L Hirschfeld The Simple Truth-www.avtt.net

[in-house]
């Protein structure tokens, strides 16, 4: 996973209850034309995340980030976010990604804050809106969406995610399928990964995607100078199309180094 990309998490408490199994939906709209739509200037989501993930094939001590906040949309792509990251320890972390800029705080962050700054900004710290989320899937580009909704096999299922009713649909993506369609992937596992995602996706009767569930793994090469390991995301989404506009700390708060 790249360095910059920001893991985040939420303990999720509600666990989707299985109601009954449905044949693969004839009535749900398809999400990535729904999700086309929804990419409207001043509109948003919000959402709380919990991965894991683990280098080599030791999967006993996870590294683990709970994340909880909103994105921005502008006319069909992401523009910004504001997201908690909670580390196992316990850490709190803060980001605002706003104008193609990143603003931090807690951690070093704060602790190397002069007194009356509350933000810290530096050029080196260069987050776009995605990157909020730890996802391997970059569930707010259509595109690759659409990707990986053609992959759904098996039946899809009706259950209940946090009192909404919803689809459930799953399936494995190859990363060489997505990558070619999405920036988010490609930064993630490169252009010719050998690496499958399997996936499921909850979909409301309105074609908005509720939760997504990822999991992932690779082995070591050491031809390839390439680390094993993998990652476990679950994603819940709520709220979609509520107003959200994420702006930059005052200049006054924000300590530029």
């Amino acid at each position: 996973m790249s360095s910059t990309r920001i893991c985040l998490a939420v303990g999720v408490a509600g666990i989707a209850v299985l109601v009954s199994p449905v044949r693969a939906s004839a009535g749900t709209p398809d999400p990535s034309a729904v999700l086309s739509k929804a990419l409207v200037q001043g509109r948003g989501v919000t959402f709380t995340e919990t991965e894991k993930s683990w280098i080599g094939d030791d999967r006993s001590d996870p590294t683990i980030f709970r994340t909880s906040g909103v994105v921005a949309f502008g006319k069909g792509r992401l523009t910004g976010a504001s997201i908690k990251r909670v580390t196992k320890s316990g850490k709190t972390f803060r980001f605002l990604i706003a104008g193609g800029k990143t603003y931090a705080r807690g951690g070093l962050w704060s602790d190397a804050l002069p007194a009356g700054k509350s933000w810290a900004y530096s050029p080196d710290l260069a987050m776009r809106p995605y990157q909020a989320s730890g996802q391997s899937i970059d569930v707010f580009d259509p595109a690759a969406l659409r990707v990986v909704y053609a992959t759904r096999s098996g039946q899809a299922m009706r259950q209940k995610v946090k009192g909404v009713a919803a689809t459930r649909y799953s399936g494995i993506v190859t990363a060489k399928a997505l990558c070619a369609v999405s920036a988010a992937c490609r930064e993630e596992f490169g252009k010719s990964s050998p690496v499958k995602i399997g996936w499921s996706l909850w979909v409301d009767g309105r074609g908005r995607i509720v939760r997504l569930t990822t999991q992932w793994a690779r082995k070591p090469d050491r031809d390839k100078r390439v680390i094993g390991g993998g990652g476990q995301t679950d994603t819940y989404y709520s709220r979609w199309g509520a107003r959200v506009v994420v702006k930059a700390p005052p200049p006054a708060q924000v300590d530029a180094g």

Arts-and-Entertainment by Margo Feiden Al Hirschfeld was born in St Louis on the first day of summer, 1903. When he was eleven years old, an art teacher informed his mother, "There is nothing more we can teach him in St. Louis" The family moved forthwith to New York. Genius Soon he was enrolled in The Art Students League. Hirschfeld has never had to convince anyone that he’s a genius; it has always been apparent. Growing a beard By the ripe old age of 17, while his contemporaries were learning how to sharpen pencils, Hirschfeld became an art director at Selznick Pictures. He held that position for about four years. Then in 1924, he moved to Paris to work, lead the bohemian life and grow a beard. This he has retained (the beard, not the flat) for the past 68 years, presumably because you never know when your oil burner will go the fritz. Introducing NINA In 1943, Hirschfeld married one of Europe’s most famous actresses, the late Dolly Haas. Their marriage was one of the happiest I’ve ever seen. In addition, it produced Nina, their daughter. Since Nina’s birth, Hirschfeld has engaged in the "harmless insanity," (as he calls it,) of hiding her name at least once in each of his drawings. The number of NINA’s concealed is shown by an Arabic numeral to the right of his signature. Generally, if no number is to be found, either NINA appears once or the drawing was executed before she was born. Finding NINAs Several years ago, an NYU student kept coming into the Gallery to stare at the same drawing each day of the week. When the curiosity finally got to the best of me, I asked, "What is so riveting that one drawing that keeps you here for hours, day after day?’ She answered that she had found only 11 of 39 NINAs and would not give up until they all were located. I replied that the 39 next to the signature was the year. Nina was born in 1945. It’s interesting that although Hirschfeld was initially attracted to sculpture and painting, this gave way to his passion for pure line. "Sculpture," he once said to me, "is something you trip over in the dark." Absolute simplicity. I believe that Hirschfeld’s devotion to line comes from yet a more formal aesthetic – his respect for absolute simplicity. One day soon after we met, I asked, "Sometimes you do a drawing inspired by a complex play with elaborate scenery, extravagant costumes, and a cast of thousands – yet the drawing is simple. Other times the play is simple with a straightforward set, and costumes that are street clothes – yet the drawing is complicated. Is it that when you have the time you do a complex drawing and when you’re rushed you do a simple one?" "No," he replied. "When I’m rushed I do a complicated drawing. When I have the time, I do a simple one." The above was first written in 1980 and appeared in 1983 as a preface to Al Hirschfeld’s book, Show Business is No Business. Hirschfeld’s works are in The Smithsonian Institute, The National Portrait Gallery, The Metropolitan Museum of Art, The museum of Modern Art, the Whitney Museum, The Museum of the City of New York, The Lincoln Center Library, The Brooklyn Museum, The Fogg Museum of Harvard University, St Louis Art Museum, Cleveland museum of Art, and many other museums and institutions in the United States, Europe, and Asia. About the Author: 相关的主题文章: